New study to examine the effect of conforming to masculine norms on men.
One of Vancouver’s largest demographics may be facing a significant risk to their health and slipping through the cracks of the health care system. Dr. Hiram Mok, a Vancouver Coastal Health Research Institute scientist, is concerned that Asian men may be at increased risk for depression as a result of the masculine norms they follow.
“Men have historically been under-diagnosed with Major Depressive Disorder (MDD), compared to women at a rate of one half; yet, suicide rates are four times higher among men,” says Dr. Mok, clinical professor in the Department of Psychiatry at the University of British Columbia (UBC). “We also know that people of Asian origin are less likely to discuss their mental health problems and more likely to underutilize professional care.”
These two factors combined indicate that Asian men are at an increased risk of depression, yet no studies exist to indicate whether this is the case. The lack of available research is of great concern to Dr. Mok and his team who hypothesize that the more Asian men conform to masculine norms, the more likely they will exhibit symptoms characterizing male depression, and the less likely they will disclose mental health issues to their care teams.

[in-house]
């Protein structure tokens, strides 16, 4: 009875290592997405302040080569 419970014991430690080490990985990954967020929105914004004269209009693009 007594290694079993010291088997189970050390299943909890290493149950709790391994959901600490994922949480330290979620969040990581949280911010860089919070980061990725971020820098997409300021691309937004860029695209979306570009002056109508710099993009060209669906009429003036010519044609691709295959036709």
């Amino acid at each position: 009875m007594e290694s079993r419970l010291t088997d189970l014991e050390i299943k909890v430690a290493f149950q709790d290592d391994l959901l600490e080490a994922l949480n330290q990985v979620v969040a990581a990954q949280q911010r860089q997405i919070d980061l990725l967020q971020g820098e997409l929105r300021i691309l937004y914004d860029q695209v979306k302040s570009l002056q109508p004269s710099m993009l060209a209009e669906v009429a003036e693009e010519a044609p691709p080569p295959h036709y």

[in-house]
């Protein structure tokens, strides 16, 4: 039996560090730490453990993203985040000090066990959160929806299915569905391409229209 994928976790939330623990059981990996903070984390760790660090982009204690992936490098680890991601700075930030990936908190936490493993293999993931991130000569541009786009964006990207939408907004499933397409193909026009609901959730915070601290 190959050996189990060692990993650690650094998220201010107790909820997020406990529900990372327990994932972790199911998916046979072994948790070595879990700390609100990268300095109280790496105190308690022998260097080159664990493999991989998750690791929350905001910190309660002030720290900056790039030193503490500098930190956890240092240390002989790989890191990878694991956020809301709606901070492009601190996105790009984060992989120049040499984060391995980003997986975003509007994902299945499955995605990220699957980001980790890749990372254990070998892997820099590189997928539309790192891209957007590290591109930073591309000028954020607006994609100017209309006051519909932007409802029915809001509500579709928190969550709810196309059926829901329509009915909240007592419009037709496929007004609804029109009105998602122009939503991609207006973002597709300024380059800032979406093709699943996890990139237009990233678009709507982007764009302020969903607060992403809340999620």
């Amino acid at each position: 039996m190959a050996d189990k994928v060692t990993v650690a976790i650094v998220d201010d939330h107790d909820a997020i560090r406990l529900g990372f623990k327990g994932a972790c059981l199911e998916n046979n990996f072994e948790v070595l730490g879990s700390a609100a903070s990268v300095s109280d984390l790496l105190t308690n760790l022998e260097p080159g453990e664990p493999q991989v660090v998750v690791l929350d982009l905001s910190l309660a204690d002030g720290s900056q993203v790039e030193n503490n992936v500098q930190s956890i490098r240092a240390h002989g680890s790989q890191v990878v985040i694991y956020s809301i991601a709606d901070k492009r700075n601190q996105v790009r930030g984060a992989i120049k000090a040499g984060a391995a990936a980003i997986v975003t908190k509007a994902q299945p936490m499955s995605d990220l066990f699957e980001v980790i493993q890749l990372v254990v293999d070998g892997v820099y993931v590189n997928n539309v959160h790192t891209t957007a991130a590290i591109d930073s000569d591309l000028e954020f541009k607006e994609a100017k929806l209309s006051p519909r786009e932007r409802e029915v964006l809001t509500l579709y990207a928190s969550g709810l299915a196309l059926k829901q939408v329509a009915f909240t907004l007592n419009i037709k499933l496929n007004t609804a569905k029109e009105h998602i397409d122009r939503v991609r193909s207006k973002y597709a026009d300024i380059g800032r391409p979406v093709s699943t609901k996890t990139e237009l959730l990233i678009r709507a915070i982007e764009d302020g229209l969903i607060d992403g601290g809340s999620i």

“Considering the large Asian male population in Metro Vancouver, along with the fact that men have typically been inadequately screened and treated for depression, and have higher rates of self-harm, there is an urgent need to better understand depression among Asian men as a way to engage with them to deliver clinical services in a culturally sensitive and effective manner.”
Dr. Mok’s new study will explore whether the cultural pressures such as family structure, stigma and traditional beliefs about mental health, affect the help-seeking behavior in Asian men, putting them at an increased risk of depression. Funded by the Movember Foundation’s Men’s Depression and Suicide Network Fund with additional funds provided by the UBC School of Nursing and UBC Faculty of Applied Science, the pilot study will recruit 100 Asian male patients, ages 18-65, from Vancouver General Hospital’s Cross-Cultural Psychiatry Outpatient Clinic and a family practice group clinic located in the greater Vancouver area that predominantly serves Asian communities.
To learn more about the study, please contact Flora Lung or Sze Kit Ying at VGH Cross Cultural Psychiatry Outpatient Clinic at 604.875.4115